Subtraction
Encyclopedia
In arithmetic
, subtraction is one of the four basic binary operation
s; it is the inverse of addition
, meaning that if we start with any number and add any number and then subtract the same number we added, we return to the number we started with. Subtraction is denoted by a minus sign
in infix notation
, in contrast to the use of the plus sign for addition.
Since subtraction is not a commutative operator, the two operands are named. The traditional names for the parts of the:c − b = a
are minuend (c) − subtrahend (b) = difference (a). The words "minuend" and "subtrahend" are uncommon in modern usage. Instead we say that c and −b are terms, and treat subtraction as addition of the additive inverse
. The answer is still called the difference.
Subtraction is used to model four related processes:
In mathematics
, it is often useful to view or even define subtraction as a kind of addition
, the addition of the additive inverse
. We can view 7 − 3 = 4 as the sum of two terms
: 7 and -3. This perspective allows us to apply to subtraction all of the familiar rules and nomenclature of addition. Subtraction is not associative or commutative—in fact, it is anticommutative
and left-associative—but addition of signed numbers is both.
of length
b with the left end labeled a and the right end labeled c.
Starting from a, it takes b steps to the right to reach c. This movement to the right is modeled mathematically by addition
:
From c, it takes b steps to the left to get back to a. This movement to the left is modeled by subtraction:
Now, imagine a line segment labeled with the numbers 1, 2, and 3.
From position 3, it takes no steps to the left to stay at 3, so 3 − 0 = 3. It takes 2 steps to the left to get to position 1, so 3 − 2 = 1. This picture is inadequate to describe what would happen after going 3 steps to the left of position 3.
To represent such an operation, the line must be extended.
To subtract arbitrary natural number
s, one begins with a line containing every natural number (0, 1, 2, 3, 4, 5, 6, ...).
From 3, it takes 3 steps to the left to get to 0, so 3 − 3 = 0.
But 3 − 4 is still invalid since it again leaves the line.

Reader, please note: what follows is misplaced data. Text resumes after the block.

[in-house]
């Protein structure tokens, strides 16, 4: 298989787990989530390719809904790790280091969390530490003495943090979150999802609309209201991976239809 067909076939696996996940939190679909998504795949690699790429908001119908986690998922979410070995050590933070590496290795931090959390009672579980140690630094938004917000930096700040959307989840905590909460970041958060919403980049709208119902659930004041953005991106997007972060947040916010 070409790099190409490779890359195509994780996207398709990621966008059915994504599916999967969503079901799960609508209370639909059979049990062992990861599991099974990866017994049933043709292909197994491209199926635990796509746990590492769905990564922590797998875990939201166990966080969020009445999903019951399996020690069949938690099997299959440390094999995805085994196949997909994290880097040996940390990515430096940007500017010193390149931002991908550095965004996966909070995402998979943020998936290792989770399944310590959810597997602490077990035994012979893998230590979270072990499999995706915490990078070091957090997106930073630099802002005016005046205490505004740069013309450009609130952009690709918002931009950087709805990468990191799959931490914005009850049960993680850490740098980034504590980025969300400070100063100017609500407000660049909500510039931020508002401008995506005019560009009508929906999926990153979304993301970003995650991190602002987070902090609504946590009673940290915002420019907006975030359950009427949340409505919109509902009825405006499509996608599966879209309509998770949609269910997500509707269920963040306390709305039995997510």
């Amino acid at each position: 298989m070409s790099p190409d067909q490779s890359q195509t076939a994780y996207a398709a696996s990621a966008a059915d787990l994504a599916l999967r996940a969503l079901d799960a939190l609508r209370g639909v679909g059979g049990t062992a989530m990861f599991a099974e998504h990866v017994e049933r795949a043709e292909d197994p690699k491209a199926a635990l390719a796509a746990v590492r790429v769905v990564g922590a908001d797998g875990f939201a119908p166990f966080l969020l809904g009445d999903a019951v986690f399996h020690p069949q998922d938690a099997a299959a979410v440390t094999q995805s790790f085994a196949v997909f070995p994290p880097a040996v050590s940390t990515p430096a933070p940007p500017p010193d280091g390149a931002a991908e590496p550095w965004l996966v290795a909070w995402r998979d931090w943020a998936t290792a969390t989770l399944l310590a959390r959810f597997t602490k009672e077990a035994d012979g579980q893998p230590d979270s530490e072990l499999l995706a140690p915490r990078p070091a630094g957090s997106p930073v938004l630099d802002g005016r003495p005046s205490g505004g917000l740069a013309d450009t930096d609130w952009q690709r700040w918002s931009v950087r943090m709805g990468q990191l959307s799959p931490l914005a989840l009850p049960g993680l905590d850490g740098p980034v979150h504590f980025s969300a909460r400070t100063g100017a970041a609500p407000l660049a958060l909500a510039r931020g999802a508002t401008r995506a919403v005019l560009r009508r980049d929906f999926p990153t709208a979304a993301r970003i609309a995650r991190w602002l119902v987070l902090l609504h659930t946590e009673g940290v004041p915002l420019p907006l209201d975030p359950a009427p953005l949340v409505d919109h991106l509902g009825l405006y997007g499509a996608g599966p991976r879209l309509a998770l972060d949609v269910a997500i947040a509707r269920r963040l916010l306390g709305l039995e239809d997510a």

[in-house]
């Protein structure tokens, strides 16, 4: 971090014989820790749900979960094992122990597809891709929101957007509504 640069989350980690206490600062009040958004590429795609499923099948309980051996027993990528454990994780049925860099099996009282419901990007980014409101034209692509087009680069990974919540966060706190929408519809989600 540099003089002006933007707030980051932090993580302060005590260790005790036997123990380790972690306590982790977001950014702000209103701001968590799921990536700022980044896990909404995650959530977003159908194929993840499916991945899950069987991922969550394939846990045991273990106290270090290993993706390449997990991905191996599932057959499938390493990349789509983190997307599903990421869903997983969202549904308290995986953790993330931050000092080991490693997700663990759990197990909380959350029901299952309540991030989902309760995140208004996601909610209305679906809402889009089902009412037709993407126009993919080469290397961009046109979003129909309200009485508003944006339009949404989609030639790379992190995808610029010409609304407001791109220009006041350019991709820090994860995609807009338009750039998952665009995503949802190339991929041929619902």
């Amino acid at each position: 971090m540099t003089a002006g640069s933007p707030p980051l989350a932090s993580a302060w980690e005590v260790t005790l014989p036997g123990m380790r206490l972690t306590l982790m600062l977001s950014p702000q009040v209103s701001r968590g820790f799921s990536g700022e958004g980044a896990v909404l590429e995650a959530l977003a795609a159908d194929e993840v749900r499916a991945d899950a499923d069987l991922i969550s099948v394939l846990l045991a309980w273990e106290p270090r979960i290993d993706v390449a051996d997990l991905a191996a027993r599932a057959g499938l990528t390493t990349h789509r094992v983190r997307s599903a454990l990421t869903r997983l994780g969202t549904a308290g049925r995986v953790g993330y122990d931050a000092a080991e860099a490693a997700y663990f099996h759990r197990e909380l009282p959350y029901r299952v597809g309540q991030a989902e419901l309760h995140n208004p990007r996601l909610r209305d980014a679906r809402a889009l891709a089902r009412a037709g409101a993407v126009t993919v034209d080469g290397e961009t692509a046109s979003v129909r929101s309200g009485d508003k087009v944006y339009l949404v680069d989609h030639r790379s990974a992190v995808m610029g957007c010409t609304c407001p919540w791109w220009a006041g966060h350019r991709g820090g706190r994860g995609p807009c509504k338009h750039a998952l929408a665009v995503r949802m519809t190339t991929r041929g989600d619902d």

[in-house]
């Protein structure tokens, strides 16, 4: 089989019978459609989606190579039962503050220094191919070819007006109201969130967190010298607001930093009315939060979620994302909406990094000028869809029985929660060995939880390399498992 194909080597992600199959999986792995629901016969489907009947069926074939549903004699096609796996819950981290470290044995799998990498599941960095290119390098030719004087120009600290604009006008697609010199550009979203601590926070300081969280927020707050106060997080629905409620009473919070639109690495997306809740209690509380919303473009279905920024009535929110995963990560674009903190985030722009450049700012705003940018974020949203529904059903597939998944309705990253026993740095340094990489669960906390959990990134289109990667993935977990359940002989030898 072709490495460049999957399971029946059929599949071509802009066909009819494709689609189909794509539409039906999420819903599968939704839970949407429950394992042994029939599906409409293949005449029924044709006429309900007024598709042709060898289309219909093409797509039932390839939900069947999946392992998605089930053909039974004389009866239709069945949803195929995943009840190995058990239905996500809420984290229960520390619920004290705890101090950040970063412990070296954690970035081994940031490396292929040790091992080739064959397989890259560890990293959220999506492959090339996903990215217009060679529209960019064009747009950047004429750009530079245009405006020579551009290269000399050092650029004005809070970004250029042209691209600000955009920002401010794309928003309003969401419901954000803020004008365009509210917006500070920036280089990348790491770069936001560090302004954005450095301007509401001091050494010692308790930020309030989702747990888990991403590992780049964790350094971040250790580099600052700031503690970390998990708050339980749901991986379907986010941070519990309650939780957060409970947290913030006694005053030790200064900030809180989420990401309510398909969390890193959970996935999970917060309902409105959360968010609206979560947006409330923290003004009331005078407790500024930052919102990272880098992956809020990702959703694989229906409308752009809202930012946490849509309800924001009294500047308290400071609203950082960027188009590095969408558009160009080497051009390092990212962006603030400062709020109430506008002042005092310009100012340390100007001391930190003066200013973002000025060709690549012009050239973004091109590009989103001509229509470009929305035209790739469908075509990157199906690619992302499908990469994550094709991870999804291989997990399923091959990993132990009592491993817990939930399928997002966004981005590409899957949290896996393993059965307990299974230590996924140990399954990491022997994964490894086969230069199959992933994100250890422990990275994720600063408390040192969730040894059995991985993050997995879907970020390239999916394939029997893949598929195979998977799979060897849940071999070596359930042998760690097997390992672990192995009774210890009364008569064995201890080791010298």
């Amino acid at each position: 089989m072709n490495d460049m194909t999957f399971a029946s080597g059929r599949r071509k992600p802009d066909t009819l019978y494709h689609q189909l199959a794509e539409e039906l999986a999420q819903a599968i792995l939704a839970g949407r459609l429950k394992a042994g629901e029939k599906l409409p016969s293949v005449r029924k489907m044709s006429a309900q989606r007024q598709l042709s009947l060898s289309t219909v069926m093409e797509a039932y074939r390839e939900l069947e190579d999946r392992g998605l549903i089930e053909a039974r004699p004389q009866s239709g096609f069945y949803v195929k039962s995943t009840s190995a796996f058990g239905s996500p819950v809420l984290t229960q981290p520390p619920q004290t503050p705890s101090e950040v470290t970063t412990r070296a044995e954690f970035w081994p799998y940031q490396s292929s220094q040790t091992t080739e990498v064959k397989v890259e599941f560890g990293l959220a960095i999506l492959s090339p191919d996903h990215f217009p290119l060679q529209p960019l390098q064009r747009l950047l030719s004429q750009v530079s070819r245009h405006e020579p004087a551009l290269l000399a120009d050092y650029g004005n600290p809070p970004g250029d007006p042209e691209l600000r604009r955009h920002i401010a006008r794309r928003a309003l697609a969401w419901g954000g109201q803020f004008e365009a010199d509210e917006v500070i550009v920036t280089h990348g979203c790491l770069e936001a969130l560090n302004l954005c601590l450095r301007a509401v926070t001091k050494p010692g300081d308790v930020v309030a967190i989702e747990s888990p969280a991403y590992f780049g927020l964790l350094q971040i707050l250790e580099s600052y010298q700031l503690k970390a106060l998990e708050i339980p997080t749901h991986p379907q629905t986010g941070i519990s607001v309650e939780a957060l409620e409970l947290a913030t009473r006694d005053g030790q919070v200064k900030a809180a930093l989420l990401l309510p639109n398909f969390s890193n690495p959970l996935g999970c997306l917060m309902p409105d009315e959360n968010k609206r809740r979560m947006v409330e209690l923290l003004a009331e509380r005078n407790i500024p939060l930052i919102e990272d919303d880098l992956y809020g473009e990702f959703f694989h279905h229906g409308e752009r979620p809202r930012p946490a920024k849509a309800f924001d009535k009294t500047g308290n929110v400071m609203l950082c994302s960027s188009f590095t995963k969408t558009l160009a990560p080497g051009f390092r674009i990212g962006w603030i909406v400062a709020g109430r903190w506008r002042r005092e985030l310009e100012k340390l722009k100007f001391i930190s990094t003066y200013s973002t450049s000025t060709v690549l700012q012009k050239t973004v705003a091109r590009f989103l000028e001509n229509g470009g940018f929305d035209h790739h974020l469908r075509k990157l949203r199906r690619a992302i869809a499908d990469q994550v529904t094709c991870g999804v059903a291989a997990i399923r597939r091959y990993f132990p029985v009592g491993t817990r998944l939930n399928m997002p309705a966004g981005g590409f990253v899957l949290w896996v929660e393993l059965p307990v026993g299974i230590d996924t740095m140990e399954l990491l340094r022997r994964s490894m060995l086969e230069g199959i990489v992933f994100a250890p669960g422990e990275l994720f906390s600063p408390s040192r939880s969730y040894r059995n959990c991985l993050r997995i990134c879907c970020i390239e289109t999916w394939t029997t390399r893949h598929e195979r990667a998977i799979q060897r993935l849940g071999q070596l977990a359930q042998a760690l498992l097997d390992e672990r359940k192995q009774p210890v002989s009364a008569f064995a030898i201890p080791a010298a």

The natural numbers are not a useful context for subtraction.
The solution is to consider the integer
number line (..., −3, −2, −1, 0, 1, 2, 3, ...). From 3, it takes 4 steps to the left to get to −1:
becomes problematic. For example, 3 − (−2) (i.e. subtract −2 from 3) is not immedious from either a natural number
view or a number line view, because it is not immediately clear what it means to move −2 steps to the left or to take away −2 apples. One solution is to view subtraction as addition of signed numbers. Extra minus signs simply denote additive inversion
. Then we have 3 − (−2) = 3 + 2 = 5. This also helps to keep the ring
of integers "simple" by avoiding the introduction of "new" operators such as subtraction. Ordinarily a ring only has two operations defined on it; in the case of the integers, these are addition and multiplication. A ring already has the concept of additive inverses, but it does not have any notion of a separate subtraction operation, so the use of signed addition as subtraction allows us to apply the ring axioms to subtraction without needing to prove anything.
; for example, when making change, no actual subtraction is performed, but rather the change-maker counts forward.
For machine calculation, the method of complements
is preferred, whereby the subtraction is replaced by an addition in a modular arithmetic.
The method by which elementary school
children are taught to subtract varies from country to country, and within a country, different methods are in fashion at different times. In traditional mathematics
, a specific process is taught to children at the end of the 1st year or during the 2nd year for use with multi-digit whole numbers, and is extended in either the fourth or fifth grade to include decimal representations of fractional numbers.
American schools currently teach a method of subtraction using borrowing and a system of markings called crutches. Although a method of borrowing had been known and published in textbooks prior, apparently the crutches are the invention of William A. Brownell who used them in a study in November 1937. This system caught on rapidly, displacing the other methods of subtraction in use in America at that time.
European children are taught, and some older Americans employ a method of subtraction called the Austrian method, also known as the additions method. There is no borrowing in this method. There are also crutches (markings to aid the memory) which vary according to country.
Both these methods break up the subtraction as a process of one digit subtractions by place value. Starting with a least significant digit, a subtraction of subtrahend:
from minuend
where each s_{i} and m_{i} is a digit, proceeds by writing down m_{1} − s_{1}, m_{2} − s_{2}, and so forth, as long as s_{i} does not exceed m_{i}. Otherwise, m_{i} is increased by 10 and some other digit is modified to correct for this increase. The American method corrects by attempting to decrease the minuend digit m_{i+1} by one (or continuing the borrow leftwards until there is a non-zero digit from which to borrow). The European method corrects by increasing the subtrahend digit s_{i+1} by one.
Example: 704 − 512. The minuend is 704, the subtrahend is 512. The minuend digits are m_{3} = 7, m_{2} = 0